Cavatica Sessions (named after a beer that was named after a spider’s scientific name) arose from a collaboration between Tim Gray (Ethernet) and Elias Foley (Temple Maps). What happens when you combine the 32-bit hauntology of Temple Maps with the spacious, meditative techno vibes of Ethernet? To answer that question you’ve got to look at their shared affinity for dub techno– Orbweaver is a take on deep techno sounds as unconventional as Foley and Gray’s respective styles. Foley put out the limited cassette release of Orbweaver on his label Tamarack Music, which earlier this year put out On Solar Winds, his fine new album as Temple Maps, right after High Light, a collaboration between Gray and Tim Worley (Jatun).
These are layered, eclectic mixes in which splattery, booming beats compete for space with rambunctious, mantric refrains– a bustling alien landscape with synth ligaments jutting out from every direction. The sound design is intriguingly atypical for dub techno– the textures are tinny and angular, yet they resound heavily. When the guys bust out the swirling synth stabs on a track like “Heavy-Bodied”, what you’re ultimately struck by is the claustrophobia of the overall mix, which is shot through with clattering echo-heavy polyrhthms– these mixes are more dubby than ambient, with the interplay of percussive, metallic surfaces sending the listener into deep trance territory.
This one is certainly among the year’s essential listening for fans of experimental electronica at its most abstract– check it out right now!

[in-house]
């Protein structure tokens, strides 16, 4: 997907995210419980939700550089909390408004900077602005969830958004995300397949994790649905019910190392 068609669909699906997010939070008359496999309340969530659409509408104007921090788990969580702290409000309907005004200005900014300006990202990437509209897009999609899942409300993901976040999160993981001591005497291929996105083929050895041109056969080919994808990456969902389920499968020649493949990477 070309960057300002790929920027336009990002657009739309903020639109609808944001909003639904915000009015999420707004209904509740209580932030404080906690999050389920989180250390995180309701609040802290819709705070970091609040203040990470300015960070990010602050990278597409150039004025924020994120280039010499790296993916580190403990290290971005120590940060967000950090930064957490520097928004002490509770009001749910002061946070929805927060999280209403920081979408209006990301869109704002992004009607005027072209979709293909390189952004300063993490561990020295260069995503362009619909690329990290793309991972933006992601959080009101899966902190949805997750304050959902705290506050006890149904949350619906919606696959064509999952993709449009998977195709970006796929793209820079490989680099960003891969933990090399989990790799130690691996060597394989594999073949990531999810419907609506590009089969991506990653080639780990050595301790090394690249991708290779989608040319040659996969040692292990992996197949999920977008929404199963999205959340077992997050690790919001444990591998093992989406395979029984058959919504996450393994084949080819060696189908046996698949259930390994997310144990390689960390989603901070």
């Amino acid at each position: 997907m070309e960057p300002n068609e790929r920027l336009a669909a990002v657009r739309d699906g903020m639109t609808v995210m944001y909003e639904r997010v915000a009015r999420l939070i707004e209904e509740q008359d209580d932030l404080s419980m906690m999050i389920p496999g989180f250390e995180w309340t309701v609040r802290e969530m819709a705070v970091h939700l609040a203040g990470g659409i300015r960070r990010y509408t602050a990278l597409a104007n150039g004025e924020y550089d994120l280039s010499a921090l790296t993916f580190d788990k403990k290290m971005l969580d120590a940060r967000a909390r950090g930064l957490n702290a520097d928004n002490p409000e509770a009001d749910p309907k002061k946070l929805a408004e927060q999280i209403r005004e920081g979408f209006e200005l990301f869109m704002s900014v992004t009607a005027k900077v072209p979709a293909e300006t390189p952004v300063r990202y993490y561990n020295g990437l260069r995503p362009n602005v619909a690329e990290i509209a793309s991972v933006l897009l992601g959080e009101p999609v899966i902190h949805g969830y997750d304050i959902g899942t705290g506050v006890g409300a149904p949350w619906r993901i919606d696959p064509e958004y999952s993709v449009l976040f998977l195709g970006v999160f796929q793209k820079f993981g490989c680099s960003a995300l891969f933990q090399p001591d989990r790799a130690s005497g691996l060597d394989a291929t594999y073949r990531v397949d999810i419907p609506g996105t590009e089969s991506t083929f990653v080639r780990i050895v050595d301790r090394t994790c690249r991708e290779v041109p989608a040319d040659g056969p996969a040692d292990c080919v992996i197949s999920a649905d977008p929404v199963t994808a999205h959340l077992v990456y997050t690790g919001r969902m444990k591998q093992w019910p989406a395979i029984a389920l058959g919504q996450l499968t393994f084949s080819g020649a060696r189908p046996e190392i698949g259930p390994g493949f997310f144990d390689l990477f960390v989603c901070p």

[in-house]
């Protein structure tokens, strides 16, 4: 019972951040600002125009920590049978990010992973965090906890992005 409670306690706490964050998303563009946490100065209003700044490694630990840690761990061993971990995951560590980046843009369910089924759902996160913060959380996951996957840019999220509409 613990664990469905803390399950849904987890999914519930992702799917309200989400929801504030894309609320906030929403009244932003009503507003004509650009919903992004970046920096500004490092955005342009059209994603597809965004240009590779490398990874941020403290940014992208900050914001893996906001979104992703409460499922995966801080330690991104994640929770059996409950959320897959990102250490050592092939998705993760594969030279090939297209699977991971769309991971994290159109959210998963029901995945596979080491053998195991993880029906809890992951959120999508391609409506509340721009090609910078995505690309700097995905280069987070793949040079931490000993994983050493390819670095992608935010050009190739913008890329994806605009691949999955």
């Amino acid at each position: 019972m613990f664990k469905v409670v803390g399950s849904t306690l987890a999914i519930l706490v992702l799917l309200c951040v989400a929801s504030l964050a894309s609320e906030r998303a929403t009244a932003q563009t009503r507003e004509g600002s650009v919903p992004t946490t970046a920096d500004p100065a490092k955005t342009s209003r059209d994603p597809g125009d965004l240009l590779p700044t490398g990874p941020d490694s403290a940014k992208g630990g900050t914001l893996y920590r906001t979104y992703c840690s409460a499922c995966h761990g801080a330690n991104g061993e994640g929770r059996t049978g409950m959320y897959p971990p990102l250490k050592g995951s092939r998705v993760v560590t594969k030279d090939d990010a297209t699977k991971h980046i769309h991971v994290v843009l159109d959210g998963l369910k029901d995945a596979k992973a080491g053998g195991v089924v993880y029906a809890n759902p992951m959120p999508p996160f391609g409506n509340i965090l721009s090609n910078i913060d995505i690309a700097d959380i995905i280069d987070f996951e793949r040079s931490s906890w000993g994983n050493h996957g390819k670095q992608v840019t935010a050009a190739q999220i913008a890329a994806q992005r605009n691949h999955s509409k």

This is certainly one of the most hard-to-pin-down releases I have listened to this year. Seattle’s Newaxeyes are an experimental quartet (Will Hayes and Tyler Coray on guitars, Bret Gardin and Jordan Rundle on synths and other electronics) who make techno with rock instrumentation, synthesizers, and sampling. Their new release “Assange/Church” was released on DivineDroid records last October. They have only been together for roughly a year and a half, but this record shows promise, eclecticism, and assurance.
Newaxeyes find inspiration in a wide variety of styles of music, and have shared bills with psych rock, hip hop, and noise. One of the most ready connections one can make with their music is with post-rock, and this is especially clear on the mini-epic “Assange”. This track sounds like a hard-edged Bowery Electric, a grim techno trip with a crystalline guitar line as the main guide. Just as intriguing is the slightly dissonant closer, “Church”, which starts off with a chirping synth wading through choppy bursts of noise and growling guitar, then abruptly transitions into a weird, murky hip-hop beat. This collective can sculpt left-of-center noise into something danceable, and already I am curious to see what they might produce on a full-length release. They would most certainly be at home at Sanctuary Sunday’s next installment of Accent/Sustain.